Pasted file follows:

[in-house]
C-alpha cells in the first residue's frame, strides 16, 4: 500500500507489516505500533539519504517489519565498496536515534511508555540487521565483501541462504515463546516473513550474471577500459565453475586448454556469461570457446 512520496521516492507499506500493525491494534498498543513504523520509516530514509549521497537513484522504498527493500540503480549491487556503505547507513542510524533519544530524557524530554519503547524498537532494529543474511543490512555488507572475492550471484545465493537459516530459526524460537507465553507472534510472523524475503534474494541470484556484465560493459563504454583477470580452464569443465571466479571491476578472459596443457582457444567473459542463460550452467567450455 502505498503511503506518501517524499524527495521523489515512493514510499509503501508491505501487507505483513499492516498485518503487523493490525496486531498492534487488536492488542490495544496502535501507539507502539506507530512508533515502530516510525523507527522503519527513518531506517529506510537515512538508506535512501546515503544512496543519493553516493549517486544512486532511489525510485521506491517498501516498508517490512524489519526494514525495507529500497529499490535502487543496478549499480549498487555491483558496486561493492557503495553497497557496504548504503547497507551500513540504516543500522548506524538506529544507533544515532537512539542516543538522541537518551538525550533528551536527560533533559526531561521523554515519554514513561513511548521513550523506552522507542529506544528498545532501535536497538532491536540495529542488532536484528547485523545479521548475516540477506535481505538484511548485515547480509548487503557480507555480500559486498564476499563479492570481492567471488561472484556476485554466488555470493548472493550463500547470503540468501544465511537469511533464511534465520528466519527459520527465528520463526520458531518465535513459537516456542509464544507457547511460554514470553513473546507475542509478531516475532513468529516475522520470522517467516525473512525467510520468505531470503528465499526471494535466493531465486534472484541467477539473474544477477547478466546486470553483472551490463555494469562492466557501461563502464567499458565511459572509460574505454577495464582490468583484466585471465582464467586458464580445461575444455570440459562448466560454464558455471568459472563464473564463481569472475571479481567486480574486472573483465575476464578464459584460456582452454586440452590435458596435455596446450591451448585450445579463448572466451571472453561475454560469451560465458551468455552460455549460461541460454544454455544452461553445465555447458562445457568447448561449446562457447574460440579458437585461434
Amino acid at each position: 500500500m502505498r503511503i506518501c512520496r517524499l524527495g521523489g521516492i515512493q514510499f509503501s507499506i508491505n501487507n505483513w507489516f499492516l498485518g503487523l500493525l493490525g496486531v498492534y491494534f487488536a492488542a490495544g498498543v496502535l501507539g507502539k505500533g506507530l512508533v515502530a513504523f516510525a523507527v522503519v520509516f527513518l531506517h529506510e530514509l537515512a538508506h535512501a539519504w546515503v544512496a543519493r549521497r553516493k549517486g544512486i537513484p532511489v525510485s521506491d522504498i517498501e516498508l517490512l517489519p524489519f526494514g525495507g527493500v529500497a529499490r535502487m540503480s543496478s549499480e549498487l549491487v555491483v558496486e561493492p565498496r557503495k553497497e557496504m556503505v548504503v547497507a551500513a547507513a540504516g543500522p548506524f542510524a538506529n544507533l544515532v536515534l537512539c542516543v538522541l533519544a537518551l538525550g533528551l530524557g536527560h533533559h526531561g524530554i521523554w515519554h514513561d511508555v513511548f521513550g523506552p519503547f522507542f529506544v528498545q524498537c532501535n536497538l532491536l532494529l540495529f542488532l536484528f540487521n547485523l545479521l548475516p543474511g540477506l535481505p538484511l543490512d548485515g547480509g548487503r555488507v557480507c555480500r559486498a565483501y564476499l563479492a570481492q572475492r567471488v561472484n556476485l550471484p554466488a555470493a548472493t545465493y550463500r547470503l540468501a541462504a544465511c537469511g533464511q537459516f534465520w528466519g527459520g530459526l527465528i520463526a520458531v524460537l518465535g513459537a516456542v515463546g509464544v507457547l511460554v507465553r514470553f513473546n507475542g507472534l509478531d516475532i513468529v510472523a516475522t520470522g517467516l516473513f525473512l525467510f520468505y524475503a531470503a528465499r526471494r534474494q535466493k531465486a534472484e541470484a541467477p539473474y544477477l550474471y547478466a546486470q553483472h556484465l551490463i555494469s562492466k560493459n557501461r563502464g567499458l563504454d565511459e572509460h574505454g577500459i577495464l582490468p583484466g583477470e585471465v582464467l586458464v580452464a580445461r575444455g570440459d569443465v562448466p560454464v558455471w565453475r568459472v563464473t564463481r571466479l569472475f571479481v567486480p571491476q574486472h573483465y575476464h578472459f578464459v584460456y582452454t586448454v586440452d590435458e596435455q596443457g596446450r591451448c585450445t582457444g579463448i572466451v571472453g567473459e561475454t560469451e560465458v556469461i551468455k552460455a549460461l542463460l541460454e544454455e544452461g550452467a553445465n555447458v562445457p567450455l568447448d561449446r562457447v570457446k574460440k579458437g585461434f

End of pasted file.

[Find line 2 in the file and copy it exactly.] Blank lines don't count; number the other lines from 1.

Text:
C-alpha cells in the first residue's frame, strides 16, 4: 500500500507489516505500533539519504517489519565498496536515534511508555540487521565483501541462504515463546516473513550474471577500459565453475586448454556469461570457446 512520496521516492507499506500493525491494534498498543513504523520509516530514509549521497537513484522504498527493500540503480549491487556503505547507513542510524533519544530524557524530554519503547524498537532494529543474511543490512555488507572475492550471484545465493537459516530459526524460537507465553507472534510472523524475503534474494541470484556484465560493459563504454583477470580452464569443465571466479571491476578472459596443457582457444567473459542463460550452467567450455 502505498503511503506518501517524499524527495521523489515512493514510499509503501508491505501487507505483513499492516498485518503487523493490525496486531498492534487488536492488542490495544496502535501507539507502539506507530512508533515502530516510525523507527522503519527513518531506517529506510537515512538508506535512501546515503544512496543519493553516493549517486544512486532511489525510485521506491517498501516498508517490512524489519526494514525495507529500497529499490535502487543496478549499480549498487555491483558496486561493492557503495553497497557496504548504503547497507551500513540504516543500522548506524538506529544507533544515532537512539542516543538522541537518551538525550533528551536527560533533559526531561521523554515519554514513561513511548521513550523506552522507542529506544528498545532501535536497538532491536540495529542488532536484528547485523545479521548475516540477506535481505538484511548485515547480509548487503557480507555480500559486498564476499563479492570481492567471488561472484556476485554466488555470493548472493550463500547470503540468501544465511537469511533464511534465520528466519527459520527465528520463526520458531518465535513459537516456542509464544507457547511460554514470553513473546507475542509478531516475532513468529516475522520470522517467516525473512525467510520468505531470503528465499526471494535466493531465486534472484541467477539473474544477477547478466546486470553483472551490463555494469562492466557501461563502464567499458565511459572509460574505454577495464582490468583484466585471465582464467586458464580445461575444455570440459562448466560454464558455471568459472563464473564463481569472475571479481567486480574486472573483465575476464578464459584460456582452454586440452590435458596435455596446450591451448585450445579463448572466451571472453561475454560469451560465458551468455552460455549460461541460454544454455544452461553445465555447458562445457568447448561449446562457447574460440579458437585461434